Wednesday, October 19, 2016

Il Conto, Per Favore!

How To Order Wine in a Tuscan Restaurant

(And how to choose a good Chianti at home)

When you go to Tuscany and look at a wine menu, it can get a bit confusing. It’s the same situation if you’re buying wine. Do you choose a Chianti Classico, a Riserva, a Gran Selezione, or an IGT, and what's the difference?

Our advice is to ask your cameriere (waiter) first. Real wines vary greatly from year to year, depending on the weather and a thousand other factors, so recognizing the name of a good winery doesn't always guarantee a good wine. Even the best producers have off years. The wine from big brands you recognize from home will probably be made mostly for export. You really don't want one of those. Your waiter will know what local wines are good now, and he’ll be happy to show off his skills and choose a good bottle for you.

How much should you spend? 

Wines in restaurants in Italy are not marked up excessively compared to most countries. Wines are marked up by 200 to 500% here, so a budget of €20-€40 will get you a very nice bottle of wine. And unless you are buying big name wine (designed for tourists) then you pretty much get what you pay for.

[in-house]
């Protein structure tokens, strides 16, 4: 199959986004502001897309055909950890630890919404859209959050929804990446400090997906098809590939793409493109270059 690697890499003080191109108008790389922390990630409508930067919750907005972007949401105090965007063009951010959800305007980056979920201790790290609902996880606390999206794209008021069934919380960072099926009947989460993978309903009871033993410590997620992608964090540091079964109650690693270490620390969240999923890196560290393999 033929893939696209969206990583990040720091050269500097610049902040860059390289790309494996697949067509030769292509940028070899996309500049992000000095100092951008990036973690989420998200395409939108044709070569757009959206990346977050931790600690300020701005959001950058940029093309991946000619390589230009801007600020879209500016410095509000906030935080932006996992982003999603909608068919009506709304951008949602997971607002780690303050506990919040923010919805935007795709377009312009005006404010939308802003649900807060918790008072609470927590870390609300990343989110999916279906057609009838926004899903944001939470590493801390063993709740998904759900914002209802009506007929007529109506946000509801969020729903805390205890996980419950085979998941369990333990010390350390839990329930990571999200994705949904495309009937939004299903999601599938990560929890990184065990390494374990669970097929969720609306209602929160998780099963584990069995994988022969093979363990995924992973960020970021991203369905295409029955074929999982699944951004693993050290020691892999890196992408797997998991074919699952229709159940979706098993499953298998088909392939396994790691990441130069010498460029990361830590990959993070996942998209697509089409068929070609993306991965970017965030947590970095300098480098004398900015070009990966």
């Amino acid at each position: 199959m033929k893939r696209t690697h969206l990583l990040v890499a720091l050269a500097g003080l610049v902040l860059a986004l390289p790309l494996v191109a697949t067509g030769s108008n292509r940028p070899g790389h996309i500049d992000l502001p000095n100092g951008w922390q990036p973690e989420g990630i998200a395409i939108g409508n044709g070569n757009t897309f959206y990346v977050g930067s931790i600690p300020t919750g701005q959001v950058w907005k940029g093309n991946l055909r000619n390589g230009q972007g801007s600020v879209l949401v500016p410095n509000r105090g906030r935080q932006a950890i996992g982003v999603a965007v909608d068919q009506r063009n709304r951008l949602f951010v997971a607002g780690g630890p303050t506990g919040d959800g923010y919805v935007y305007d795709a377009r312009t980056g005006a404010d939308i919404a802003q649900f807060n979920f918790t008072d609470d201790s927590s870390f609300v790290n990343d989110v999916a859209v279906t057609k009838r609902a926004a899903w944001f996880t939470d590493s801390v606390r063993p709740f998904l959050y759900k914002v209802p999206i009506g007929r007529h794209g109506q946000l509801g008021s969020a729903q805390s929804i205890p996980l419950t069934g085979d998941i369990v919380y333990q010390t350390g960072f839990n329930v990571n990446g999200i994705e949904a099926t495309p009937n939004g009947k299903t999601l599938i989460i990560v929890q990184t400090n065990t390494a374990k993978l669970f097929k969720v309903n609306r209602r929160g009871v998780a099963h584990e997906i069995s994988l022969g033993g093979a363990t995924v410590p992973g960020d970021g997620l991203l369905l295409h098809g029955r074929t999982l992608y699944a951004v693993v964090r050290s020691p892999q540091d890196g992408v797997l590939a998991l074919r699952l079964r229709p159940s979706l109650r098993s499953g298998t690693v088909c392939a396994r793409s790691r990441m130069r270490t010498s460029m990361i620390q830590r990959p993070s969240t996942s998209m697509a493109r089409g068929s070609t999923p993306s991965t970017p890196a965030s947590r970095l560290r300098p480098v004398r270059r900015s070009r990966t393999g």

As for what kind of Chianti, it's a matter of taste, and pairing with what you’re eating. Chianti Classico wines are younger and fruitier, and go well with most foods. A Riserva or Gran Selezione will be aged longer, have a smoother finish, can be a little more full bodied, and so go well with roasted meats or the famous Fiorentina steak.

What about the so called Super-Tuscan IGTs? These are effectively classified as regional wines, a step up from table wines, but most vineyards use the freedom declassification brings to craft very special wines, still based largely on the Sangiovese grape, but also adding other non-local grapes to produce fuller bodied wines that are able to withstand extended ageing in the bottle. They’re usually the most expensive wines, and you have to wait until they are ready to drink. It’s best to make sure the IGT you want to open is ready before you pop the cork.

If you’re in an Italian restaurant (in Italy!) ask your waiter. Follow this rule and you’ll be introduced to amazing wines that you would never have found on your own. We've never been disappointed.